Our A to Z tour of Sheffield and surroundings areas moved on to B yesterday but it seemed strange not to detour to have a look at a famous lost Derbyshire village.
Ashopton was a tiny parish of the nearby village of Derwent, a mile and a half away.
It was an isolated place and villagers didn’t travel far. Their main view of the outside world came via tourists visiting the beauty spot.
A programme made by ATV in 1966 spoke to several villagers about their memories of their home, lost under Ladybower Reservoir three decades before.
Villagers interviewed on the film said that most people worked on farms or on the estates of the Duke of Devonshire or the Duke of Norfolk, who owned Derwent Hall which was also drowned by the reservoir.
The TV reporter told how isolated farms and cottages had disappeared under the earlier Derwent and Howden reservoirs, built in the 1910s.
Like Ladybower, they were constructed to supply the increasing demand for water in cities like Sheffield, Nottingham, Derby and Leicester.
The steep-sided Upper Derwent Valley, with its geology and height above sea level, made it an obvious choice for the water engineers.
The TV programme describes how, poignantly, as the Second World War laid waste to many communities, the two villages of Ashopton and Derwent disappeared as well.
One woman interviewed said: “It was a very beautiful village.
“It was such a pity to take all the houses, especially at that time we had to move there was a war on and houses were being destroyed everywhere.
“It was a pity to destroy those that were so good.”
Many of the villagers had been rehoused at Yorkshire Bridge near the reservoir and could watch as their communities were being destroyed.
There were a few mixed feelings as one man described how villagers who still had to use paraffin lamps and outside toilets were moved to the convenience of more modern homes.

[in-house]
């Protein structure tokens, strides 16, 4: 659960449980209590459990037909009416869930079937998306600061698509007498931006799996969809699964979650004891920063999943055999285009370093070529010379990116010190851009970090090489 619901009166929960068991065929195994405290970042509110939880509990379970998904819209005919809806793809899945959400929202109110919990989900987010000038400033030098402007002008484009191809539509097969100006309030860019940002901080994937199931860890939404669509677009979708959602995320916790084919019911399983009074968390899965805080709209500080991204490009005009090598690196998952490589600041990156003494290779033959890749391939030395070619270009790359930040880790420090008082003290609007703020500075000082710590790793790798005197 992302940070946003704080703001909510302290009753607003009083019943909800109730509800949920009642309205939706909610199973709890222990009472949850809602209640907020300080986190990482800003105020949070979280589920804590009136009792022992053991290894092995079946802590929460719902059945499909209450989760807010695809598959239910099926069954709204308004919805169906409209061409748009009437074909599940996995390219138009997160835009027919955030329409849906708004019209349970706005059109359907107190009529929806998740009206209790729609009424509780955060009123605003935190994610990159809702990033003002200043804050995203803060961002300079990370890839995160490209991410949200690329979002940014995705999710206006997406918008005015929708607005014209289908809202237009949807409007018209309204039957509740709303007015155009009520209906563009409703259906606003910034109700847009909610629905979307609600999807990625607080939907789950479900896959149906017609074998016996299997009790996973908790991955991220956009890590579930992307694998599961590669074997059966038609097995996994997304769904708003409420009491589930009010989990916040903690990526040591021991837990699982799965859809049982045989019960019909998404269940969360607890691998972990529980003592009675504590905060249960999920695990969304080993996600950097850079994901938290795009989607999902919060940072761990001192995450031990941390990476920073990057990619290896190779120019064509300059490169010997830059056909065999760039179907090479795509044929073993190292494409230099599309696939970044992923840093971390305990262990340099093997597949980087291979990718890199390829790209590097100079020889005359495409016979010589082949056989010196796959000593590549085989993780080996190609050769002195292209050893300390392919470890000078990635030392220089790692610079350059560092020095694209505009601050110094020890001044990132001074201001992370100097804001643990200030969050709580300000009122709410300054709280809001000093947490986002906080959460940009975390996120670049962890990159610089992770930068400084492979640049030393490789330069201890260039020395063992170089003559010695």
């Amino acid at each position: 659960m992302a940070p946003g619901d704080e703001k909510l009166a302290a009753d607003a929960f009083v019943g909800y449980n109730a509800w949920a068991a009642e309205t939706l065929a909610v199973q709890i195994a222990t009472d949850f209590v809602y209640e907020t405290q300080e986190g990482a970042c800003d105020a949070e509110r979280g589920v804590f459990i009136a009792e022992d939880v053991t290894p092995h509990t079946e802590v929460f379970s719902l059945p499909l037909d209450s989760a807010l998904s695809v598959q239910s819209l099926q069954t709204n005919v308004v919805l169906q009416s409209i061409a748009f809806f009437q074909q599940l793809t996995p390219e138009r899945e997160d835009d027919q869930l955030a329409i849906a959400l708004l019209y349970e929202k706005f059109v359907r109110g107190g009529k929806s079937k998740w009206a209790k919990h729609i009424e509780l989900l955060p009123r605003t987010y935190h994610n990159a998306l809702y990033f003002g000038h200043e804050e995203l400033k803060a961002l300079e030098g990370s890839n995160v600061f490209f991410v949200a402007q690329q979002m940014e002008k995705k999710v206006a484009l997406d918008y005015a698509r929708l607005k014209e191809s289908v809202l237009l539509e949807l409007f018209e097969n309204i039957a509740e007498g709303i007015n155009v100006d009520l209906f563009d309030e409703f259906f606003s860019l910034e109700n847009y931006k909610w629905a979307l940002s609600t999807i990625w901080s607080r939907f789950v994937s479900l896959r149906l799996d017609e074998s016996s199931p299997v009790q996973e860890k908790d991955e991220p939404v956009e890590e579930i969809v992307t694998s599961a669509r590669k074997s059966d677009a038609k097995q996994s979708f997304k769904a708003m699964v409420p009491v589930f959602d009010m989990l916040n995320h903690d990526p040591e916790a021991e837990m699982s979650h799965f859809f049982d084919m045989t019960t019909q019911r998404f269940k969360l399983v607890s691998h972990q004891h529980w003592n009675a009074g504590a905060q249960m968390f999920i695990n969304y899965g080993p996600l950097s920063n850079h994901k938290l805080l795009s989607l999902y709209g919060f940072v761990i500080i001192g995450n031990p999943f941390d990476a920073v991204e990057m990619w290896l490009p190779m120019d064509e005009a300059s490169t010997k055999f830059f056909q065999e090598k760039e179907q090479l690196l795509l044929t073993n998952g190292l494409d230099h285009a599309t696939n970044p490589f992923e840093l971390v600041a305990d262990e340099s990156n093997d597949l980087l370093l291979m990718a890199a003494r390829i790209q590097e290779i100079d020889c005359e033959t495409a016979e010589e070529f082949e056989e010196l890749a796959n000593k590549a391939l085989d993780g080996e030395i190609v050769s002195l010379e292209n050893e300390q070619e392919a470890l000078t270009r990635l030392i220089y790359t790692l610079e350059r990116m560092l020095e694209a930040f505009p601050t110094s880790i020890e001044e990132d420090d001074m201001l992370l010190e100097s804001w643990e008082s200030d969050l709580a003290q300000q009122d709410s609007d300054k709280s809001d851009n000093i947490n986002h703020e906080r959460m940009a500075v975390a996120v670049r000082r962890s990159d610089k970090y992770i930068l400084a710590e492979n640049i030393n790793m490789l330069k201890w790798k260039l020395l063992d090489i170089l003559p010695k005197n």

He said that a lot of the beauty of his village had been lost anyway before he finally moved out, as trees and walls were taken down, leaving a wasteland “barren of anything which one liked to remember it by”.
Heralded as the largest artificial reservoir, formed by constructing an earthwork embankment in the British Isles, Ladybower Reservoir was intended to supply 53,666,000 gallons per day.
Work on the reservoir had begun in 1935 but its completion was delayed by the Second World War.
A crowd of 25,000 watched the official inauguration of the reservoir on September 25, 1945 by King George VI, who unveiled a plaque.
The king unlocked the gates leading to the embankment and operated the release valves, causing water to flow from the reservoir.
The ceremony marked the completion of a work programme initiated in 1899, when an Act of Parliament authorised the Derwent Valley Water Board to construct a total of six reservoirs.
Five-and-a-quarter miles of new roads were built to replace those underwater, as well as two viaducts made of reinforced concrete.
The spire of Derwent parish church was the last significant building in the villages to disappear from view.
It was dismantled in 1947 because of safety concerns.
The myth that the church bells could be heard ringing as the waters rose is just that: the bells had been removed years beforehand.
To see the 1966 TV programme, go to Lost villages of Derwent and Ashopton